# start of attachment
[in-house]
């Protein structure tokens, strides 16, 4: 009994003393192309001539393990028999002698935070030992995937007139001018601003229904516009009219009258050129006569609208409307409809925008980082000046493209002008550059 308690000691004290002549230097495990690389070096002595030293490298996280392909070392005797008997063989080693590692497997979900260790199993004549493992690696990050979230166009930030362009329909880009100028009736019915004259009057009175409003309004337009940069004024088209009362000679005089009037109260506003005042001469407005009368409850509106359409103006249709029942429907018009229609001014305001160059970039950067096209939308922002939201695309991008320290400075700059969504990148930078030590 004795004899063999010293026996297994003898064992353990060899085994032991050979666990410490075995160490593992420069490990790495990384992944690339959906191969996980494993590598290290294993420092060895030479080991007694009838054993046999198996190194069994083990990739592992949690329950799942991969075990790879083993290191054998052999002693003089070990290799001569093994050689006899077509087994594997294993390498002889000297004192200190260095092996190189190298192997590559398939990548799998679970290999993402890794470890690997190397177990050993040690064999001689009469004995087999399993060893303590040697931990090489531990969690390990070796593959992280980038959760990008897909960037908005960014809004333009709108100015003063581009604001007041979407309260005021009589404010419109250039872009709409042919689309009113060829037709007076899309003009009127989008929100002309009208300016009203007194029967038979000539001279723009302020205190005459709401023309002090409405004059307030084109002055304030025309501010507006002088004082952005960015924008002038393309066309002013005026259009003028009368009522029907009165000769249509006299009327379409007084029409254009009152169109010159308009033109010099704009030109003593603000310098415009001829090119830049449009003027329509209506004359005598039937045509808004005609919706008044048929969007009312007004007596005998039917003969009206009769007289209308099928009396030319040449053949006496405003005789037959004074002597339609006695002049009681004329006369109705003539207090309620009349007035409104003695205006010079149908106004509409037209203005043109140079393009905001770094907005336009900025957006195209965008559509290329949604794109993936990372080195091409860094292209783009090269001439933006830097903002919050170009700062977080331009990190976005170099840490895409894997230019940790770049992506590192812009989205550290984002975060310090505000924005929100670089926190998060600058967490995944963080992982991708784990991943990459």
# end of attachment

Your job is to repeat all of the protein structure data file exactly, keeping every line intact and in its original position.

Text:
[in-house]
């Protein structure tokens, strides 16, 4: 009994003393192309001539393990028999002698935070030992995937007139001018601003229904516009009219009258050129006569609208409307409809925008980082000046493209002008550059 308690000691004290002549230097495990690389070096002595030293490298996280392909070392005797008997063989080693590692497997979900260790199993004549493992690696990050979230166009930030362009329909880009100028009736019915004259009057009175409003309004337009940069004024088209009362000679005089009037109260506003005042001469407005009368409850509106359409103006249709029942429907018009229609001014305001160059970039950067096209939308922002939201695309991008320290400075700059969504990148930078030590 004795004899063999010293026996297994003898064992353990060899085994032991050979666990410490075995160490593992420069490990790495990384992944690339959906191969996980494993590598290290294993420092060895030479080991007694009838054993046999198996190194069994083990990739592992949690329950799942991969075990790879083993290191054998052999002693003089070990290799001569093994050689006899077509087994594997294993390498002889000297004192200190260095092996190189190298192997590559398939990548799998679970290999993402890794470890690997190397177990050993040690064999001689009469004995087999399993060893303590040697931990090489531990969690390990070796593959992280980038959760990008897909960037908005960014809004333009709108100015003063581009604001007041979407309260005021009589404010419109250039872009709409042919689309009113060829037709007076899309003009009127989008929100002309009208300016009203007194029967038979000539001279723009302020205190005459709401023309002090409405004059307030084109002055304030025309501010507006002088004082952005960015924008002038393309066309002013005026259009003028009368009522029907009165000769249509006299009327379409007084029409254009009152169109010159308009033109010099704009030109003593603000310098415009001829090119830049449009003027329509209506004359005598039937045509808004005609919706008044048929969007009312007004007596005998039917003969009206009769007289209308099928009396030319040449053949006496405003005789037959004074002597339609006695002049009681004329006369109705003539207090309620009349007035409104003695205006010079149908106004509409037209203005043109140079393009905001770094907005336009900025957006195209965008559509290329949604794109993936990372080195091409860094292209783009090269001439933006830097903002919050170009700062977080331009990190976005170099840490895409894997230019940790770049992506590192812009989205550290984002975060310090505000924005929100670089926190998060600058967490995944963080992982991708784990991943990459």